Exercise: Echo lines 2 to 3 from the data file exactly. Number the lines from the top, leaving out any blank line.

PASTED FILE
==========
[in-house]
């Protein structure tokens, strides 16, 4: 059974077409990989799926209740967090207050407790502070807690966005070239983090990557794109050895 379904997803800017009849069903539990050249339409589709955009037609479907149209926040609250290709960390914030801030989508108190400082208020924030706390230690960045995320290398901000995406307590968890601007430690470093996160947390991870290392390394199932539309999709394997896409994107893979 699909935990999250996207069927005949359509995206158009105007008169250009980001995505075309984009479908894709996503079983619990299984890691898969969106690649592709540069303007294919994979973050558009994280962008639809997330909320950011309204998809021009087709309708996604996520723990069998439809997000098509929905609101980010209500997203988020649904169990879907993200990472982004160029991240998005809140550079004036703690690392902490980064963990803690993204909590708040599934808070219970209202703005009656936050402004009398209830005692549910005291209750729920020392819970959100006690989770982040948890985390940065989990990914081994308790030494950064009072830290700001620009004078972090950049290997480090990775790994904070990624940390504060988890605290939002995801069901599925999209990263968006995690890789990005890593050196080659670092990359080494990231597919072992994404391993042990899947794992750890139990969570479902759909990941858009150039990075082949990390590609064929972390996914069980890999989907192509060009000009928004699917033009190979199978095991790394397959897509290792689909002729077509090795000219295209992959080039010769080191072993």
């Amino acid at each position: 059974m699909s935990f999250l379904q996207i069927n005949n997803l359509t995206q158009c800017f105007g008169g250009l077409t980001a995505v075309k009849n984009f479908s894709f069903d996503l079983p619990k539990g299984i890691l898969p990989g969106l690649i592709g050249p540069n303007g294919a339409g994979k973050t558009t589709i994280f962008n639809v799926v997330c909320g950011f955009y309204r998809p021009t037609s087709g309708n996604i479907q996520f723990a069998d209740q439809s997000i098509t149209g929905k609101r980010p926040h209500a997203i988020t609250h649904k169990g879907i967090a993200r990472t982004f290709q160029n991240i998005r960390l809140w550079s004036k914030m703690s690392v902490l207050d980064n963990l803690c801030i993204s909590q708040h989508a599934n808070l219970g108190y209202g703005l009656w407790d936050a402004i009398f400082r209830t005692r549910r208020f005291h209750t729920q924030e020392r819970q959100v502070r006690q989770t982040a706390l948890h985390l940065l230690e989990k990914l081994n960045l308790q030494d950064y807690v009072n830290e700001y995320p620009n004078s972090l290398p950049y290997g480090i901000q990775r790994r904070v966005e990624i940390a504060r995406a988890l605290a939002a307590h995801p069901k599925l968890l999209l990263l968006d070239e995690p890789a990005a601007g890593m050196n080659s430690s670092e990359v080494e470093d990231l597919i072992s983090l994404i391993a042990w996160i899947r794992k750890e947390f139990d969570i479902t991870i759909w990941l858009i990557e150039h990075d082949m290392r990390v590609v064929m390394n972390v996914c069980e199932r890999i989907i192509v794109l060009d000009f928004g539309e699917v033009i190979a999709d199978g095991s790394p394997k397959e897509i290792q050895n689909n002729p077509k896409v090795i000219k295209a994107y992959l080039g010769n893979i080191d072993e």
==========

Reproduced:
């Protein structure tokens, strides 16, 4: 059974077409990989799926209740967090207050407790502070807690966005070239983090990557794109050895 379904997803800017009849069903539990050249339409589709955009037609479907149209926040609250290709960390914030801030989508108190400082208020924030706390230690960045995320290398901000995406307590968890601007430690470093996160947390991870290392390394199932539309999709394997896409994107893979 699909935990999250996207069927005949359509995206158009105007008169250009980001995505075309984009479908894709996503079983619990299984890691898969969106690649592709540069303007294919994979973050558009994280962008639809997330909320950011309204998809021009087709309708996604996520723990069998439809997000098509929905609101980010209500997203988020649904169990879907993200990472982004160029991240998005809140550079004036703690690392902490980064963990803690993204909590708040599934808070219970209202703005009656936050402004009398209830005692549910005291209750729920020392819970959100006690989770982040948890985390940065989990990914081994308790030494950064009072830290700001620009004078972090950049290997480090990775790994904070990624940390504060988890605290939002995801069901599925999209990263968006995690890789990005890593050196080659670092990359080494990231597919072992994404391993042990899947794992750890139990969570479902759909990941858009150039990075082949990390590609064929972390996914069980890999989907192509060009000009928004699917033009190979199978095991790394397959897509290792689909002729077509090795000219295209992959080039010769080191072993």
């Amino acid at each position: 059974m699909s935990f999250l379904q996207i069927n005949n997803l359509t995206q158009c800017f105007g008169g250009l077409t980001a995505v075309k009849n984009f479908s894709f069903d996503l079983p619990k539990g299984i890691l898969p990989g969106l690649i592709g050249p540069n303007g294919a339409g994979k973050t558009t589709i994280f962008n639809v799926v997330c909320g950011f955009y309204r998809p021009t037609s087709g309708n996604i479907q996520f723990a069998d209740q439809s997000i098509t149209g929905k609101r980010p926040h209500a997203i988020t609250h649904k169990g879907i967090a993200r990472t982004f290709q160029n991240i998005r960390l809140w550079s004036k914030m703690s690392v902490l207050d980064n963990l803690c801030i993204s909590q708040h989508a599934n808070l219970g108190y209202g703005l009656w407790d936050a402004i009398f400082r209830t005692r549910r208020f005291h209750t729920q924030e020392r819970q959100v502070r006690q989770t982040a706390l948890h985390l940065l230690e989990k990914l081994n960045l308790q030494d950064y807690v009072n830290e700001y995320p620009n004078s972090l290398p950049y290997g480090i901000q990775r790994r904070v966005e990624i940390a504060r995406a988890l605290a939002a307590h995801p069901k599925l968890l999209l990263l968006d070239e995690p890789a990005a601007g890593m050196n080659s430690s670092e990359v080494e470093d990231l597919i072992s983090l994404i391993a042990w996160i899947r794992k750890e947390f139990d969570i479902t991870i759909w990941l858009i990557e150039h990075d082949m290392r990390v590609v064929m390394n972390v996914c069980e199932r890999i989907i192509v794109l060009d000009f928004g539309e699917v033009i190979a999709d199978g095991s790394p394997k397959e897509i290792q050895n689909n002729p077509k896409v090795i000219k295209a994107y992959l080039g010769n893979i080191d072993e």